The Rapture Factor

Why conservative Christians' love of Israel is intertwined with the Battle of Armageddon

BY: Deborah Caldwell

 

Continued from page 1

This belief is shared by most of the major evangelical leaders--among them Jerry Falwell, Pat Robertson, Ralph Reed, Beverly LaHaye, Jack Hayford, and Oral Roberts--all of whom are avidly pro-Israel. Even Billy Graham shares this sentiment, despite the

recent dust-up over his anti-Semitic remarks in the Nixon White House.

The evangelical view of the Book of Revelation, meanwhile, has gained widespread support among the American public because of the wildly popular Left Behind series by Tim LaHaye (husband of Christian activist Beverly LaHaye) and Jerry Jenkins, which has sold more than 30 million copies in the seven years since it was launched.

This view--though not new--is having an effect. It very likely explains why President Bush hasn't pressured Israel to curb its crackdown on Palestinians in recent weeks.

According to Land, evangelicals' relationship with Jews and Israel intensified after World War II, partly because of the Holocaust but mostly because the establishment of Israel seemed to evangelicals to prove the Bible's prophecies. By the 1950s and 1960s, Land said, affinity with Israel was an "essential part" of the Southern Baptist churches he grew up in around Texas. In fact, the late W.A. Criswell, the great pastor of First Baptist Church of Dallas, traveled to Israel in the early 1950s and met with David Ben Gurion. Later, he often preached that Jews' return to their land was the fulfillment of Biblical prophecy.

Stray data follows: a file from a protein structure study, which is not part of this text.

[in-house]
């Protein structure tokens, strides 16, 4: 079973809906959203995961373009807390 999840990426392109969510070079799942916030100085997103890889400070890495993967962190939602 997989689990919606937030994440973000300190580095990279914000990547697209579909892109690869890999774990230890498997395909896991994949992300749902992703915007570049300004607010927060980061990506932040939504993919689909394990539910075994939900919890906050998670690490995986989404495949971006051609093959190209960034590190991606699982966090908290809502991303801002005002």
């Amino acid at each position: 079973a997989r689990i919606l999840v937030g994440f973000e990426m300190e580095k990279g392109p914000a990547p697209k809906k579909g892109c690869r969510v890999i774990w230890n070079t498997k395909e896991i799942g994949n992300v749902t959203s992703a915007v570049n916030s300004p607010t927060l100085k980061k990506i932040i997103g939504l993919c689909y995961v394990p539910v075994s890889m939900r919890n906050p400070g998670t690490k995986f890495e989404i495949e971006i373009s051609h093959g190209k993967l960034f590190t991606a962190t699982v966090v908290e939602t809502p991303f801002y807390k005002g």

By the 1970s, Hal Lindsey wrote the best-selling book of the decade, The Late Great Planet Earth, which introduced this view of biblical prophecy to a wide audience. It was a kind of non-fiction forerunner of today's Left Behind series. Lindsey translated the "fire and brimstone" of the Book of Revelation into nuclear war and wrote that the 1960s upheaval showed the end was near.

So if evangelicals believe human history is following a predetermined divine script, and they and Israel are simply playing their assigned roles, why even bother to influence the outcome of Israel's fate?

As it turns out, evangelicals are somewhat opaque on this question.

According to Land--and most evangelical scholars--Israel's existence is critical. "We're one step closer to the end-times than we were before the Jews came back into their land because my understanding of biblical prophecy is that Israel is established in the land at the time that the events of the Second Coming take place," he says.

But he--and other evangelicals--nearly always add: "The Bible tells us no man knows the hour or the day of his coming."

So what happens if Israel is destroyed, perhaps in this latest round of conflict? First of all, Land says, that isn't likely. But if it happens? "My assumption would be that it means ... the Second Coming is coming later than some expected."

[In this interview, Richard Land details the evangelical view of Israel.]

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